So while my original wish was that one day FASD will be eradicated, that statement is full of judgement and shame. I do need to reframe this. Until then, a better wish might be that everyone is aware of the risks of prenatal alcohol exposure. 


During the adoption process, no one educated me about FASD. No plan was established should I require access to services. We have been though some really trying times. Many people ask me, given what I know, would I still adopt my daughter? Of course, I would.

I am a better person in many ways for having her in my life. What I would change is how I react sometimes when my frustration gets the better of me.

I hope she knows, even in those moments, I love her, and always will.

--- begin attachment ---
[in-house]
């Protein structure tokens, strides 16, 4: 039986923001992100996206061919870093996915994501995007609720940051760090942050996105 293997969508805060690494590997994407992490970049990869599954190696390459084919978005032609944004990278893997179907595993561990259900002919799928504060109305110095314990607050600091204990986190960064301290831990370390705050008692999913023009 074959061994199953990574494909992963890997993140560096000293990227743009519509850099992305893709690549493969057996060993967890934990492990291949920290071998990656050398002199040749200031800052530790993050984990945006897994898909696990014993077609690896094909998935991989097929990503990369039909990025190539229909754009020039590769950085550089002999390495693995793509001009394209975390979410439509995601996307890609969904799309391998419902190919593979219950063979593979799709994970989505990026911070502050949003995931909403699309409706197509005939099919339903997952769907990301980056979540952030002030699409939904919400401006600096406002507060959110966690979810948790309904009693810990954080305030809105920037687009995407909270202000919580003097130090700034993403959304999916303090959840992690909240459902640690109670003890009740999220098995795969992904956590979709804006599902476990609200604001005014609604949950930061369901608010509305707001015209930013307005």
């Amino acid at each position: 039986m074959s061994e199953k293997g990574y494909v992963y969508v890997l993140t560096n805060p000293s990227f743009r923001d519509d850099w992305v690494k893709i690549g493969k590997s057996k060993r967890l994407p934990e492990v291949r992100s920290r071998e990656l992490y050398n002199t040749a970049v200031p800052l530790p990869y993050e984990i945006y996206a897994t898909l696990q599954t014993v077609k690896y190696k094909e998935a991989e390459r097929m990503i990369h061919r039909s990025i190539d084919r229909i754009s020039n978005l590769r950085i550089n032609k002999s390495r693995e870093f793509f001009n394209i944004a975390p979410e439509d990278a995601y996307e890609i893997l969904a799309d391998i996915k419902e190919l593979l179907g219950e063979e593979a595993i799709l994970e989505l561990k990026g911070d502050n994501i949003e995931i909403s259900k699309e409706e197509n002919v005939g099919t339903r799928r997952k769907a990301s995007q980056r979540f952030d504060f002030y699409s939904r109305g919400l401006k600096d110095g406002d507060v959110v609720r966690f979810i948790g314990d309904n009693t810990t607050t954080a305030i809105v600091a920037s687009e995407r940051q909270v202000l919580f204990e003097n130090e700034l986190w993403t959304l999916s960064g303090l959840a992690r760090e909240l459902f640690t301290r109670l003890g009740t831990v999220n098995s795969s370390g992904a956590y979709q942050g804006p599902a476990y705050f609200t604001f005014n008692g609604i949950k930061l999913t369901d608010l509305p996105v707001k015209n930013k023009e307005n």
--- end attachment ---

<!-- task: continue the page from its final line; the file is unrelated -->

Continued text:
If my daughter had a time machine, she may choose to go back in time and be born without FASD. But if she chose that I would never have become her mum.

My wish is that she could go back in time, receive a diagnosis earlier and therefore receive supports and interventions to lessen the struggles we have faced.


Even though all the above would make her life so much better, they can’t be wrapped.

She hasn’t asked for much: I hope to make her Christmas wishes come true: A purse, dress, gloves and hat are her needs. A stereo and headphones are her wants. And just for fun: I’ll probably give her Pokémon cards (her obsession).

While it looks like I will go over the three gift limit this year, I do hope at least three of my other wishes come true for my daughter, and others, in 2017.

So, please, if you celebrate Christmas or New Years and are planning on becoming pregnant, or are already pregnant, please do not drink alcohol during this season or your pregnancy. Fetal Alcohol Spectrum Disorder is the leading cause of developmental disabilities. It is preventable: 049.

Want to see where we are a year after this post was written? Check out: 12 Wishes for FASD: A Year Later